It’s just not cricket
Cricket lovers across the globe will admit that the game of cricket has changed forever. Gone are the memories of donning the whites and whitening our boots in preparation for the new season. Instead, we now have a kaleidoscope of colours on the field and a cacophony of sounds of cheerleaders and fans at the international 20/20 matches. I suppose everything changes over time. This is indeed true of the insolvency world….
…..So what’s changed?
A recovering economy, low inflation and interest rates - this combined with owner owned companies reluctance to seek help and Banks employing their own review system that seems to have led to fewer formal insolvency appointments in the last couple of years. However, it seems contradictory in terms to hear about the number of companies in financial difficulty. It was also intriguing to learn from some of our Clients, how difficult times are as a result of the banks conservative lending stance.
Admittedly, there also seems to be a lack of internal disciplines leading to poor cash flow management, lack of timely management accounts and some CEOs being completely out of their depth, having either inherited the job due to retirement or passing away of previous incumbents.
However, the good news is that Restructuring and Turnaround work is up. As an industry, we must see this as a challenge. With the plethora of skills available to us we need to find innovative methodologies to get involved in making a positive contribution in tidying up our business community.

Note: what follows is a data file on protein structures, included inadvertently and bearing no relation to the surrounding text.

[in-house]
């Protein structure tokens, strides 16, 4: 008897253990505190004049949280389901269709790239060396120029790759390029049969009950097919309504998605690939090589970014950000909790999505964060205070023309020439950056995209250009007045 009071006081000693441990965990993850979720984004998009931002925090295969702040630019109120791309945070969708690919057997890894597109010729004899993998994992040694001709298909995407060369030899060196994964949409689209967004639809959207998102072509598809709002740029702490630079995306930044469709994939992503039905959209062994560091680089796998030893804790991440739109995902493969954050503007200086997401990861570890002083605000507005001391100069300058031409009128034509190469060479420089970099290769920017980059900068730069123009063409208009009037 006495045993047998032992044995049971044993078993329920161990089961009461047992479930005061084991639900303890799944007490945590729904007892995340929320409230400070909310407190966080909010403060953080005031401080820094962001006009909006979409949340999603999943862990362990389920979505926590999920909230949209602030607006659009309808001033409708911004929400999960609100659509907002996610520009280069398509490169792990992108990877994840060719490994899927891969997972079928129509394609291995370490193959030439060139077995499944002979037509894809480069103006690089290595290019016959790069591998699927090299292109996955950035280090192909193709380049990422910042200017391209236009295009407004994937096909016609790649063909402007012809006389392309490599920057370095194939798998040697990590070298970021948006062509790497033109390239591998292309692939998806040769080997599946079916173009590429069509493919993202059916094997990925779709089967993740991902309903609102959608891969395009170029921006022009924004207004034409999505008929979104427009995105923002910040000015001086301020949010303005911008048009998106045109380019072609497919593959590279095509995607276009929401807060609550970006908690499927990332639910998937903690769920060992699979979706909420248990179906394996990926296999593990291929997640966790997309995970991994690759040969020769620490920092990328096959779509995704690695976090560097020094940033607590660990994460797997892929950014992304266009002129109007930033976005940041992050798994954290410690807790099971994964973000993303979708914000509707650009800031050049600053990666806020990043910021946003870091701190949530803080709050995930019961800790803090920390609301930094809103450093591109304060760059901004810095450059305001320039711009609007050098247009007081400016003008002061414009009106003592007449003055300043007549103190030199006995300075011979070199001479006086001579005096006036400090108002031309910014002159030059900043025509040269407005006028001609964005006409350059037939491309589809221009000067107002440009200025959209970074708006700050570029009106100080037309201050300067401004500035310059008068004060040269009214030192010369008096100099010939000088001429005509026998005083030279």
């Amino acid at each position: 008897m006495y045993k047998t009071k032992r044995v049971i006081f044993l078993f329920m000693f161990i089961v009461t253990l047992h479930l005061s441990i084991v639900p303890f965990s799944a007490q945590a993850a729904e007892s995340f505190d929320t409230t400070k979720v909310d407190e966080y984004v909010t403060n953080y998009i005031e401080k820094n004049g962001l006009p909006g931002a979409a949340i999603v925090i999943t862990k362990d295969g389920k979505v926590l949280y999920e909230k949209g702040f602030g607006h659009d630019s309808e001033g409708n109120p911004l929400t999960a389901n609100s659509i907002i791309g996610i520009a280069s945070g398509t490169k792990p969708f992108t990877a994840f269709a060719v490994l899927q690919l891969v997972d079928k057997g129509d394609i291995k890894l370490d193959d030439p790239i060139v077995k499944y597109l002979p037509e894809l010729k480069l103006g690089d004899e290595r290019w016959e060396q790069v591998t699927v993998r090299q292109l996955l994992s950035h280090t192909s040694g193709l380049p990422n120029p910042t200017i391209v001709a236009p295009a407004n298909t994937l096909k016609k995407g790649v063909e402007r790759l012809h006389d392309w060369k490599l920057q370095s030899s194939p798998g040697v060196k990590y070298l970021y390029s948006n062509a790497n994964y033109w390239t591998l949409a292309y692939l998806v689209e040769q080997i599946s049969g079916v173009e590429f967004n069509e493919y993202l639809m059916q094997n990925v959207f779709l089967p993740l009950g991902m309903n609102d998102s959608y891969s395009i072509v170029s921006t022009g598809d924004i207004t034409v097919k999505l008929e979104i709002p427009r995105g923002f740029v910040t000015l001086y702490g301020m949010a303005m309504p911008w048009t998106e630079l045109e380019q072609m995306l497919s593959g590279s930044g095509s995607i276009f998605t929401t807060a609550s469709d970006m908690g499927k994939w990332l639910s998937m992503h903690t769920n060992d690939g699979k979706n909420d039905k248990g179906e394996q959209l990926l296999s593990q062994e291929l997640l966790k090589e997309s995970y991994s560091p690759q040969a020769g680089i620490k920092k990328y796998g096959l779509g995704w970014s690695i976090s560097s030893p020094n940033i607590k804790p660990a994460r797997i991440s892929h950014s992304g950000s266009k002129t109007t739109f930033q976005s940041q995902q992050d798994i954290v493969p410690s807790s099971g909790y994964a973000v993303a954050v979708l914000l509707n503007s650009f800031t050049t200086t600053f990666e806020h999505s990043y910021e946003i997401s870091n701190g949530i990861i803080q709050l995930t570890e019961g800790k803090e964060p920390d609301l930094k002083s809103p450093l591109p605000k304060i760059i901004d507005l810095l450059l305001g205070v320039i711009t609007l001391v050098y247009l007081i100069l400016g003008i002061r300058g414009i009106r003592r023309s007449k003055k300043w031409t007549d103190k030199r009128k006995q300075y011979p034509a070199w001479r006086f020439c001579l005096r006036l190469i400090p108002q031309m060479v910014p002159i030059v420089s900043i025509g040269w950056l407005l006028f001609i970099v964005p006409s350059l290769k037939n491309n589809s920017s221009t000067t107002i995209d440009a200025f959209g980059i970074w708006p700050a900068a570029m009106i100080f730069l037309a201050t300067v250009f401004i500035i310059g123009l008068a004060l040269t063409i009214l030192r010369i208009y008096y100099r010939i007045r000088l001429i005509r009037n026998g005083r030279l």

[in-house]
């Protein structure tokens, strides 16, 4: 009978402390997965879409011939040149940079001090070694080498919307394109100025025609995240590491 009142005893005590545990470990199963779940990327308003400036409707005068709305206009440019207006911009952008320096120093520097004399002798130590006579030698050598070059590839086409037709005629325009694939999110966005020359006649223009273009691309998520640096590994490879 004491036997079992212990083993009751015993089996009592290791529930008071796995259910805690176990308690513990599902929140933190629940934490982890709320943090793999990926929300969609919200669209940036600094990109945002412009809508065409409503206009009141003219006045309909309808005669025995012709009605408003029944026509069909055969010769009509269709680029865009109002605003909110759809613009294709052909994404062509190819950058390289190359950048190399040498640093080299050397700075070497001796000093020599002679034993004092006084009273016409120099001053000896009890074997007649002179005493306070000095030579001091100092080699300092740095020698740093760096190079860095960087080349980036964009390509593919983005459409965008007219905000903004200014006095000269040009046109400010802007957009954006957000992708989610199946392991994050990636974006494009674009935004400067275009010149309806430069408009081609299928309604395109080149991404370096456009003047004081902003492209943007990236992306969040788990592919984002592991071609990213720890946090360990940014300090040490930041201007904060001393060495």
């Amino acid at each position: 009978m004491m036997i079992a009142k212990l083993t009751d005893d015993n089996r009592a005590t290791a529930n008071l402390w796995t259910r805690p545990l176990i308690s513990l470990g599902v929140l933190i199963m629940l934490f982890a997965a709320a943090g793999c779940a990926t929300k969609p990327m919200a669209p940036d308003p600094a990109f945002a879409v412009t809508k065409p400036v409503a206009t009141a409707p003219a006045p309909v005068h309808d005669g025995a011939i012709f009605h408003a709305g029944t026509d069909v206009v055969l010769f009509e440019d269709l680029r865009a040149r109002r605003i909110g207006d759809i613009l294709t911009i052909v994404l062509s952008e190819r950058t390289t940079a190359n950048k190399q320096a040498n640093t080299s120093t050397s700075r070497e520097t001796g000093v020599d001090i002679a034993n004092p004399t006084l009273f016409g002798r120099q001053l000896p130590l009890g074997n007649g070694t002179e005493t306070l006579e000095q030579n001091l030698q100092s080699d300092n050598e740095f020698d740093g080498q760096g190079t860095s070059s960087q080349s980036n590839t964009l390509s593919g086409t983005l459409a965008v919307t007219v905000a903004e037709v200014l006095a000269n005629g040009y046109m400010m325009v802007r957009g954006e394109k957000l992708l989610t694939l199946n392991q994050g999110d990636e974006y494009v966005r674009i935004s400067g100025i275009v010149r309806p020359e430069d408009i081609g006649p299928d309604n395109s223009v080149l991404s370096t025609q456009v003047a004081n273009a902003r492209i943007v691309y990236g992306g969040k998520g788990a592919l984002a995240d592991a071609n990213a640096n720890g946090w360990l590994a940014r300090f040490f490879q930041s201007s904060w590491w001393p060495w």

Interest rates & SME’s
It must be said, not since the 1940’s has any government had a fixed low interest rate for their entire term in power. With all eyes on the outcome of the election some suggest a messy vote could push a rate rise even further back. Although, the Bank of England Governor Mark Carney has made it clear that the next move in interest rates will be up, to quash any talk of Deflation.
With a bout of quantitative easing to stimulate the economy, one wonders if a hike in interest rates in the next 12 to 18 months could prove the recovery to be sustainable. If interests rates are jacked up, then it will be interesting to see how some new SME’s would react bearing in mind they have never experienced a drain on cash flow over the last 5 years.